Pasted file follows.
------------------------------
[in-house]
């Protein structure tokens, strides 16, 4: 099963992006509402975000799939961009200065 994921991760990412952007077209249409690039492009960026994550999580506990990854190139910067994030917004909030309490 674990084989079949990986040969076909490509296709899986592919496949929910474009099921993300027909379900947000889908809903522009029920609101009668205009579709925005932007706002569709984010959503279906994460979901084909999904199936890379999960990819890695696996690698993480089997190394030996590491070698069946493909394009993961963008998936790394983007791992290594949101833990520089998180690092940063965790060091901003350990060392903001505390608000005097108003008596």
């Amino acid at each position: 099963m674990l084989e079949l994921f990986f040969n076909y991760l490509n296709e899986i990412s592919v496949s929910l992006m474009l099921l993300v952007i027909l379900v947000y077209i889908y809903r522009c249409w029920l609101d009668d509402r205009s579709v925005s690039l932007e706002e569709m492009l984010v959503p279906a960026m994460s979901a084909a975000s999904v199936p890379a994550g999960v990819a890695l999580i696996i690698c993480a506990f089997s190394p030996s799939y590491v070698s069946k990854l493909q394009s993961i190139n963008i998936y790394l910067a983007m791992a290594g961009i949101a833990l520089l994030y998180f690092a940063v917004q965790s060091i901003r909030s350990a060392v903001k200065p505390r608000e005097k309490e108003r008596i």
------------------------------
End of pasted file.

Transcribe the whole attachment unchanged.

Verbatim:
[in-house]
């Protein structure tokens, strides 16, 4: 099963992006509402975000799939961009200065 994921991760990412952007077209249409690039492009960026994550999580506990990854190139910067994030917004909030309490 674990084989079949990986040969076909490509296709899986592919496949929910474009099921993300027909379900947000889908809903522009029920609101009668205009579709925005932007706002569709984010959503279906994460979901084909999904199936890379999960990819890695696996690698993480089997190394030996590491070698069946493909394009993961963008998936790394983007791992290594949101833990520089998180690092940063965790060091901003350990060392903001505390608000005097108003008596």
């Amino acid at each position: 099963m674990l084989e079949l994921f990986f040969n076909y991760l490509n296709e899986i990412s592919v496949s929910l992006m474009l099921l993300v952007i027909l379900v947000y077209i889908y809903r522009c249409w029920l609101d009668d509402r205009s579709v925005s690039l932007e706002e569709m492009l984010v959503p279906a960026m994460s979901a084909a975000s999904v199936p890379a994550g999960v990819a890695l999580i696996i690698c993480a506990f089997s190394p030996s799939y590491v070698s069946k990854l493909q394009s993961i190139n963008i998936y790394l910067a983007m791992a290594g961009i949101a833990l520089l994030y998180f690092a940063v917004q965790s060091i901003r909030s350990a060392v903001k200065p505390r608000e005097k309490e108003r008596i």